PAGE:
An interesting case from the Third Circuit raises a seldom litigated feature of the FLSA, albeit a critical one.
Unlike some other employment laws, notably Title VII, the ADEA, and the ADA, the FLSA (and its cousin, the FMLA) has a very broad definition of the term "employer." Individual supervisors can be employers under the FLSA, as can corporate entities up or down the line of the corporate entity actually employing the plaintiff.
That was the situation in this case. The Court was confronted with a type of joint employer claim in the form of a rental car company (a holding company) that used some 38 separate leasing organizations, all under the umbrella of the corporate parent. The parent provided services in the form of business guidelines, benefits plans, car rental reservation tools, insurance, technology and legal support. The business guidelines were communicated directly to the subsidiaries' employees in the form of a corporate manual. The holding company also offered HR services, including recommended pay scales and wage rates, to the subsidiaries. But the use of the services was optional to each of the subsidiaries, and the subsidiaries paid for each of the services that they used or subscribed to.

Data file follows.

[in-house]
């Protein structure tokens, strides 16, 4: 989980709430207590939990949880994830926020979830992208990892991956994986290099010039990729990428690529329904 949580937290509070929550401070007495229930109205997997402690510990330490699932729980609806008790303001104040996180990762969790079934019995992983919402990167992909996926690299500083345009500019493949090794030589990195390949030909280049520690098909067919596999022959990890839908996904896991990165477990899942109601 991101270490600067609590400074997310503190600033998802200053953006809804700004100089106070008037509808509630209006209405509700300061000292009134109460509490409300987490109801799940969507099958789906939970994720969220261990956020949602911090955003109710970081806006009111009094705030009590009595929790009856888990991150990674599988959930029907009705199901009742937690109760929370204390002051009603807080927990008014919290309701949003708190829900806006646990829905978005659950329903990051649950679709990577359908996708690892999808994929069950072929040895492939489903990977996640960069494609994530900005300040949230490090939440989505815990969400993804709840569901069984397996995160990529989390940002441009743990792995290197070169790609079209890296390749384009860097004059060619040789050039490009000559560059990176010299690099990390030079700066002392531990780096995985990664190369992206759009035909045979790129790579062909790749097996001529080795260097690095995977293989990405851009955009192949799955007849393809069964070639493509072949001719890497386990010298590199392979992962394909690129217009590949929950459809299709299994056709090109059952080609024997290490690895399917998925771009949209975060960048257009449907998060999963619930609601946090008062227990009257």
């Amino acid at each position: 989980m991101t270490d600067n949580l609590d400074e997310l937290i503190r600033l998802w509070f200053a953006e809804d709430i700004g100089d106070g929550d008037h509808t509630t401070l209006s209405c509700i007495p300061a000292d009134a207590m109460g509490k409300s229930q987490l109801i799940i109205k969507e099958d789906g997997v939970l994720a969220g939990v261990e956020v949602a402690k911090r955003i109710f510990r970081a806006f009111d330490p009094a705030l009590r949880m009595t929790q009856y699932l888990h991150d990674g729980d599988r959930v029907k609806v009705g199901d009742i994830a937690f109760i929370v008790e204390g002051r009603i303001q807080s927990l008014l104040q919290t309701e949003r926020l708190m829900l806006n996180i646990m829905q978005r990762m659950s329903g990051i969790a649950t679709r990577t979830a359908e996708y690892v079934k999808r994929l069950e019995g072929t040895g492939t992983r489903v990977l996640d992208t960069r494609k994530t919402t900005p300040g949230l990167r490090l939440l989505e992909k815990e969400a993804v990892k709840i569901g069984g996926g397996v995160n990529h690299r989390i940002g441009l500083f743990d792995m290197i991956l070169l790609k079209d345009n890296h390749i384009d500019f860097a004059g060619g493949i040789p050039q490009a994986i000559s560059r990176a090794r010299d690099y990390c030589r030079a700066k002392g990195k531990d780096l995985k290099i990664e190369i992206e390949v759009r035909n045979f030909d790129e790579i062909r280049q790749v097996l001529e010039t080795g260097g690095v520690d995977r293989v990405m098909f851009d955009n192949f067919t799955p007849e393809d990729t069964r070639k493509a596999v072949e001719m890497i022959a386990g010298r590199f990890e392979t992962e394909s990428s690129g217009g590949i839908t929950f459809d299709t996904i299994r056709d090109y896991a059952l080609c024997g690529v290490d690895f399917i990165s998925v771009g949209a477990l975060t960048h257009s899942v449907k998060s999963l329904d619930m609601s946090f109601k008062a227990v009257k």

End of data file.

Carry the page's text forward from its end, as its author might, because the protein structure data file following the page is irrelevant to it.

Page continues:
Assistant branch managers for the 38 subsidiaries sued collectively under the FLSA for overtime wages, claiming they were improperly categorized as "exempt" employees who are not entitled to overtime, and instead work on a fixed salary basis. Noteworthy is the fact that the holding company had previously recommended that the subsidiaries consider the assistant managers "exempt" and not pay them overtime. The assistant managers sued their subsidiaries and the holding company, claiming that the holding company was an employer under the FLSA. The holding company denied liability, saying that it was not an FLSA employer because it did not involve itself sufficiently in the day-to-day operations of the individual leasing companies.
The Court determined that the holding company was not an employer, based on its review of the facts, as measured against the standard the Court fashioned for this case. The factors in measuring the employer status in a joint employment circumstance are whether the alleged employer has:
Authority to hire and fire employees;
Authority to determine work rules and assignments, and set conditions of employment (e.g., compensation, benefits, hours and work schedules, including the rate and method of payment);
Day-to-day supervision of the workforce, including employee discipline; and
Control of employee records, including payroll, insurance, taxes, and the like.
While this list looks relatively straightforward, the Court said that each situation will be different, and there may be factors militating strongly one way or the other that are not contained in the formal list. One of the keys here was that the holding company sold its services, and that the policies that it did put forth were not binding on the subsidiaries. Companies should note that less entanglement in actual supervision of employees, and the use of recommended rather than mandatory policies, is a good way to maintain enough legal distance from subsidiary employees to avoid wage and hour liability. This is one of those legal areas where it would be smart to consult your employment counsel before making any final determinations.